|Place||Europe: United Kingdom|
|Physical description||Gold bullion wire; Gold bullion lace; Gilded brass; Brass; Silk; Leather; Silver bullion; Silver|
Moore, Scantlebury & Coote
|Place made||United Kingdom|
|Date made||c 1921|
Pair full dress epaulettes : Rear Admiral J C T Glossop, Royal Navy
Pair of flag officer's full dress epaulettes lined with black leather stamped in gold with the manufacturer's details, and with padded blue silk where the epaulette rests on the end of the wearer's shoulder. Each epaulette has a brass slide underneath the strap and a gilded brass Royal Navy flag officer's button on top of the strap to secure it to the coat. The slides are stamped 'RIGHT' and 'LEFT'. The upper side of the epaulette straps are covered in plain gold lace with a raised gold wire embroidered crescent at the shoulder end. Each strap bears rank insignia for a Rear Admiral: a silver and velvet embroidered king's crown, a silver crossed sword and baton, and a large embroidered silver bullion eight-pointed star. The ends of the epaulettes have a double row of gold bullions. There are twenty gold bullions around the outer rim and nineteen smaller bullions inside them.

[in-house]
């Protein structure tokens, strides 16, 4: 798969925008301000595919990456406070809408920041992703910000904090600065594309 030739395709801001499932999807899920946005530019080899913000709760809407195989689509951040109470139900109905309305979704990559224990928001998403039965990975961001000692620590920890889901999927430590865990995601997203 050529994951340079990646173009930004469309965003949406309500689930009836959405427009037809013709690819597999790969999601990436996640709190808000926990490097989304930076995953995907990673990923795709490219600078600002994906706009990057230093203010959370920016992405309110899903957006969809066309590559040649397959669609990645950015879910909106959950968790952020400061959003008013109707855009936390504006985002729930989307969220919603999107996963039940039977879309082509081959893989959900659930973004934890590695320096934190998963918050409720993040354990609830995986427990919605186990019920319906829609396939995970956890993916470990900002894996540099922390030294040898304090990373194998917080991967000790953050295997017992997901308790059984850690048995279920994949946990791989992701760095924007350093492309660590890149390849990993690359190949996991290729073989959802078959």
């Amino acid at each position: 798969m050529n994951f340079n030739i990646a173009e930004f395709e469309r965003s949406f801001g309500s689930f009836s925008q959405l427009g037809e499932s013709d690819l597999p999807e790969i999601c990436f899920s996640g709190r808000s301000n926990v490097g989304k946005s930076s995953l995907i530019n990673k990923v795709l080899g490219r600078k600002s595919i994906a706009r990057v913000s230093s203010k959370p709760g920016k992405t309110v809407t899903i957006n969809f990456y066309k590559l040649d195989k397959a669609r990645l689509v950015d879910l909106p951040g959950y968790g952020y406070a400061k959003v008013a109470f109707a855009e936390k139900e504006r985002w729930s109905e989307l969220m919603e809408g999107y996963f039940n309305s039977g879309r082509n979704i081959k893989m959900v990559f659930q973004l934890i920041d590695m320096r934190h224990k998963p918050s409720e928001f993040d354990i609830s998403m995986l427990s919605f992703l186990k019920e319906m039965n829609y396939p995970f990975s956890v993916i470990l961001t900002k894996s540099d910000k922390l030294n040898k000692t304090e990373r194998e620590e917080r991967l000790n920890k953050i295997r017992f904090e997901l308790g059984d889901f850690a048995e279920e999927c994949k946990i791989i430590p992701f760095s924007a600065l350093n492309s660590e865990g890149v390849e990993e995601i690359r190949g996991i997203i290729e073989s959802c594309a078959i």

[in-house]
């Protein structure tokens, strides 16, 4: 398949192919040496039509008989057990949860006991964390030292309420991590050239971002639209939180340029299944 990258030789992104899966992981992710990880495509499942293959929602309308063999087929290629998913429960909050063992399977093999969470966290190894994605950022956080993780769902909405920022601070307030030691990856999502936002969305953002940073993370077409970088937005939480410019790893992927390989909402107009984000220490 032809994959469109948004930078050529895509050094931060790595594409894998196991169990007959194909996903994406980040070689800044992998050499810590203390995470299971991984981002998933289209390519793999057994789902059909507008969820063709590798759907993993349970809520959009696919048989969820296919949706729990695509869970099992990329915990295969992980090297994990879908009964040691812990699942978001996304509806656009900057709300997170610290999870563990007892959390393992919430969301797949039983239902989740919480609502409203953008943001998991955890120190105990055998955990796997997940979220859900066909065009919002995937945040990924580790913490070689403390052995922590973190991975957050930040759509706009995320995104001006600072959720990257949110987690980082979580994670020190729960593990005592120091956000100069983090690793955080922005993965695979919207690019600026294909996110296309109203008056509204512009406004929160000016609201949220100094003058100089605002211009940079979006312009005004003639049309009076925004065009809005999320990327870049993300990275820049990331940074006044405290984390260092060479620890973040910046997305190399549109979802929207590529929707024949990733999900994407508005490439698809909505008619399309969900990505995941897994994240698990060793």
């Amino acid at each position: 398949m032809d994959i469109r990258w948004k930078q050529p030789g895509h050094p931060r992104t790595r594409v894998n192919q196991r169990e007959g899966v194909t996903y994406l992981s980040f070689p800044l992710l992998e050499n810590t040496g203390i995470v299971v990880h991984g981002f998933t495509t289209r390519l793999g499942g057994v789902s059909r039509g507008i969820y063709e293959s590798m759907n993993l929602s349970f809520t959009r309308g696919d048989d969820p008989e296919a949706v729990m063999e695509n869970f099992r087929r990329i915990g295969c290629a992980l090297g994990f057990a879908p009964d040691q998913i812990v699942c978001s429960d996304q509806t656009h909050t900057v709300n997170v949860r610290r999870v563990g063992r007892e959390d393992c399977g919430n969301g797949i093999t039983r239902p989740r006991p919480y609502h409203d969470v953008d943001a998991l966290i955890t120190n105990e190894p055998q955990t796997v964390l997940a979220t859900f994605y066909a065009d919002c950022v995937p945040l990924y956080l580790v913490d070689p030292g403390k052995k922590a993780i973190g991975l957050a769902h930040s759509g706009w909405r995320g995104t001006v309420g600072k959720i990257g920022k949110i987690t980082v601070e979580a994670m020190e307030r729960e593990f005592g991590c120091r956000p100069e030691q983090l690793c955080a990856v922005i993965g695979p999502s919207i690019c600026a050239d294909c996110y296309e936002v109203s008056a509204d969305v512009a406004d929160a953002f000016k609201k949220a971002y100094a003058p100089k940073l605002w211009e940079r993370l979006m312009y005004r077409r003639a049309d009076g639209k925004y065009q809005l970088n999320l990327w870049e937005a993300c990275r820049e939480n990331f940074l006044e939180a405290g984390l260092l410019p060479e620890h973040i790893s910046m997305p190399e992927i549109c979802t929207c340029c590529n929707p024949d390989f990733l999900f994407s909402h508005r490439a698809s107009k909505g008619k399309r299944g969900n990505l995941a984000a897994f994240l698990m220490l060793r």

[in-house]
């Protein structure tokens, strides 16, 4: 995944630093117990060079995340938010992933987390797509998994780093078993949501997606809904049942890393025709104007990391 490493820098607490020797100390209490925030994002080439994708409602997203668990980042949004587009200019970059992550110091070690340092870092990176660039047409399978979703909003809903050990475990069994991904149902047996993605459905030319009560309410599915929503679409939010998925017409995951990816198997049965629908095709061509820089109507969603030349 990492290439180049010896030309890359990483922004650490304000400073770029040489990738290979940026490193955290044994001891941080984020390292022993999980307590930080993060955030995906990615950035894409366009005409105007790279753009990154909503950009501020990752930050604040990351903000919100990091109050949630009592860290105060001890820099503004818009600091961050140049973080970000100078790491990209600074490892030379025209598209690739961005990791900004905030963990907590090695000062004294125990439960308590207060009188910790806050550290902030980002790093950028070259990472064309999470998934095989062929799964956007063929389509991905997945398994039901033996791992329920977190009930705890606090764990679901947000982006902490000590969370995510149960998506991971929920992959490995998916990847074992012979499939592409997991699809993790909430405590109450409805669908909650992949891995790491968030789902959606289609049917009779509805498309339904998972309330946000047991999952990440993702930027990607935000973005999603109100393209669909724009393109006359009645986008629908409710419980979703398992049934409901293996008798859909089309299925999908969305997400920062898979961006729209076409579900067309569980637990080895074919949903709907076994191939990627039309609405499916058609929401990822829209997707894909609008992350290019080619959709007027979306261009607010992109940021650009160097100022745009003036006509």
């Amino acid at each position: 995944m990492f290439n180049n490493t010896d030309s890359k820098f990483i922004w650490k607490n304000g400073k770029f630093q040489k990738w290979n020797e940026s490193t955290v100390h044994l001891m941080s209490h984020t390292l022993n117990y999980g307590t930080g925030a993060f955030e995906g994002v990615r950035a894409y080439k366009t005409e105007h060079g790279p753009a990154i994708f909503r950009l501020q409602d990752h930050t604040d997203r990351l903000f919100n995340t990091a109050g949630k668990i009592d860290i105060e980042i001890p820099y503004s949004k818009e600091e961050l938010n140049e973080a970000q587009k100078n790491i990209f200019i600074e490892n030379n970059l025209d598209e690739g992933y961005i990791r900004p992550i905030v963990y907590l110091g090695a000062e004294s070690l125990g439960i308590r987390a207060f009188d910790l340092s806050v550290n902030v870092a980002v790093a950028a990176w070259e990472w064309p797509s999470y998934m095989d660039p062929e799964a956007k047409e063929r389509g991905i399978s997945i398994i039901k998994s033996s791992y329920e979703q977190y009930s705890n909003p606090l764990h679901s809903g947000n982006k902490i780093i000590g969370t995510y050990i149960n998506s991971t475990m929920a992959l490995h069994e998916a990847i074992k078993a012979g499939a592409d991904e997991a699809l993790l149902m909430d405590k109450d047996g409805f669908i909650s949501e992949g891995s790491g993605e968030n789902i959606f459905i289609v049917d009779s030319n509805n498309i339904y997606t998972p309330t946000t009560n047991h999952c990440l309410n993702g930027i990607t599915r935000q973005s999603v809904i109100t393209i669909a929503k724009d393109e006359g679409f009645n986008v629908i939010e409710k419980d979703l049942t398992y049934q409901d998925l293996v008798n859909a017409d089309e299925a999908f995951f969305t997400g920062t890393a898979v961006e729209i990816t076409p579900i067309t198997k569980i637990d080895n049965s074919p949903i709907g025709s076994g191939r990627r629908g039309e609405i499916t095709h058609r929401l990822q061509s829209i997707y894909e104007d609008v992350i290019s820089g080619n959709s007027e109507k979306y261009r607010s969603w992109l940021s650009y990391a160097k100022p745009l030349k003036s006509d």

Worn by Rear Admiral John Collings Taswell Glossop, Royal Navy. Born in England in 1871, Glossop served as a midshipmen in Samoan waters in the corvette HMS Calliope, and as a lieutenent in the corvette HMS Royalist during the 'Samoan troubles' of 1899. His later service included a posting as commander in the battleship HMS Hood. In June 1911 Glossop was promoted to captain and on 26 June 1913 was lent to the Royal Australian Navy and appointed to command the newly commissioned Chatham class light cruiser HMAS Sydney. During the First World War the Sydney, under Glossop's command, defeated and beached the German raider SMS Emden off the Cocos-Keeling Islands on 9 November 1914. In 1915 the Sydney was sent to protect British colonies in the West Indies and in 1916 transferred to the North Sea, patrolling to intercept German merchant shipping and submarines. Glossop left the ship in the middle of 1917. He was promoted to Rear Admiral in 1921 shortly before being placed on the retired list, and to Vice Admiral in 1926. He died in 1934. The epaulettes show little sign of wear and Glossop is unlikely to have worn them while on the retired list.